Mothering 4 wildlings, born fully into themselves, has been the greatest challenge and biggest blessing of Sarah’s life. As a worldschooling, unschooling mum, life presents no end of opportunities to explore her own triggers, growth and healing.
Of course she had a plan, even before her children came along. Well behaved children who fit in with her life and certainly didn’t eat spaghetti on the couch or paint the walls. An alternative plan was afoot and instead of the compliant, non-questioning children Sarah imagined she’d be gifted with, four loud, determined, fiercely curious and free thinking individuals moved into her home. She realised she had to find a different way to parent them.
It was a book written by the truly radical Alfie Kohn, Unconditional Parenting, that opened her heart to something more than naughty steps and consequences, although as her only child was less than one on first reading, much of it didn’t make sense. And, annoyingly, there was no ‘how to’ included. But a seed was planted.
As her family grew and her children grew….more wilful and verbal, the frustrations of raising kids in an attachment style but not seeing the immediate results of what she perceived to be connected and attached children (ie compliance…..) Sarah started to accidentally follow the cues her kids were giving her via the disruptions and triggers. Those uncomfortable feelings experienced when her youngest child started dropping the F bomb at three years old, with surprising effect and impact; the way she wanted to scream when her oldest blatantly said ‘no’ to, well almost everything; the visceral reaction to her boys squabbling and fighting, surely must be leading her somewhere.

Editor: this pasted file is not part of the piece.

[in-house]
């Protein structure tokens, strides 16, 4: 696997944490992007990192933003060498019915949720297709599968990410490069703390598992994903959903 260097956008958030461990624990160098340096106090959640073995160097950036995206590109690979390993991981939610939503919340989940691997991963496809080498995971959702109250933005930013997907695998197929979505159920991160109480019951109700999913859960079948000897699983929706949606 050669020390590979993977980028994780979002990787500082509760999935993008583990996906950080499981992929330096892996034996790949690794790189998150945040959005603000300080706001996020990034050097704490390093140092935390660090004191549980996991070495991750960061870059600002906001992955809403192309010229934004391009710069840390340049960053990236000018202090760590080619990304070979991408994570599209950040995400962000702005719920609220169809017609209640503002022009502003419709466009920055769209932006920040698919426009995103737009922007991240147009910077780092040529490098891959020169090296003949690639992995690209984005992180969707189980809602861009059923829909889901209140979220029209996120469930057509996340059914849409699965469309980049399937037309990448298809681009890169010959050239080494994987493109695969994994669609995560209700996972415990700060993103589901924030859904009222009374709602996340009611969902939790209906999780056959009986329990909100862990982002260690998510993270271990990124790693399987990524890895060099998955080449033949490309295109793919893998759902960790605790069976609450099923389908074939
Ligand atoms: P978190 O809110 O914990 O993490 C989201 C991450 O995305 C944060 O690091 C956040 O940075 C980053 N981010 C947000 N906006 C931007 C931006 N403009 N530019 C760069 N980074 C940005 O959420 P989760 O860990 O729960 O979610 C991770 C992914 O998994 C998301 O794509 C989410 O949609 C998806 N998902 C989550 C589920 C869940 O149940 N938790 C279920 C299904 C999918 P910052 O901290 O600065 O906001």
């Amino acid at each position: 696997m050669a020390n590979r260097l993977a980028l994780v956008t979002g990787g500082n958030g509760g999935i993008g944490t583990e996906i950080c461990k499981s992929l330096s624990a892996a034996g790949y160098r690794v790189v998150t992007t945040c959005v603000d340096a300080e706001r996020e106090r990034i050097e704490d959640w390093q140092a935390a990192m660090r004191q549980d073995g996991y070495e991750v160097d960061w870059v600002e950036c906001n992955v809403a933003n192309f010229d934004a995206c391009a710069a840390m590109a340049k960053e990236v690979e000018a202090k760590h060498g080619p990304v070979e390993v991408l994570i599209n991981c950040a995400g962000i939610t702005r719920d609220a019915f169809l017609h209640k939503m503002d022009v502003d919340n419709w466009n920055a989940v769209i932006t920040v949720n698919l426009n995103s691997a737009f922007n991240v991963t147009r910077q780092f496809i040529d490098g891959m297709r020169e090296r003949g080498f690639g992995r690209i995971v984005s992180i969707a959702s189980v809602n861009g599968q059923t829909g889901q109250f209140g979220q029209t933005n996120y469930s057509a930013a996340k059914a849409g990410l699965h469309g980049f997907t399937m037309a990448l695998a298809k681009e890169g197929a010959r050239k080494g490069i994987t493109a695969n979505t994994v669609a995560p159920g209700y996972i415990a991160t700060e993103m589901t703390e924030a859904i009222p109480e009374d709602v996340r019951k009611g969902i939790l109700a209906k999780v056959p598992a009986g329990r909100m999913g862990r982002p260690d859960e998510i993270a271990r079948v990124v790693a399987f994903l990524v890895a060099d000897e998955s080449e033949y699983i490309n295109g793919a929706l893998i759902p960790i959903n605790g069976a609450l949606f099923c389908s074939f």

They were. They were causing her to question almost everything she thought she knew about being a parent.
Only a terrible mother would ‘allow’ her child to use that language.
Good children don’t fight.
Or how about this one – saying ‘no’ to an adult is disrespectful.
The triggers came thick and fast and Sarah saw that the only way through was to question her strongly held views about not only how children should be, but the very essence of the parent/child relationship.
If only a terrible mother would allow her child to swear and cuss, was she in fact a terrible mother? If only bad children fought, were her children actually bad? Was her 6 year old disrespectful for constantly questioning EVERYTHNG? That didn’t seem right.
And so this feeling of disquiet led Sarah to question many things about what it means to parent children, what it means to BE a parent and to unlearn many of the common wisdoms about relationships within families.
Parenting by consent and in partnership with her children is messy. Dropping agenda means a pretty constant dance to ensure that everyone is heard. But dancing can be so joyful. And liberating.
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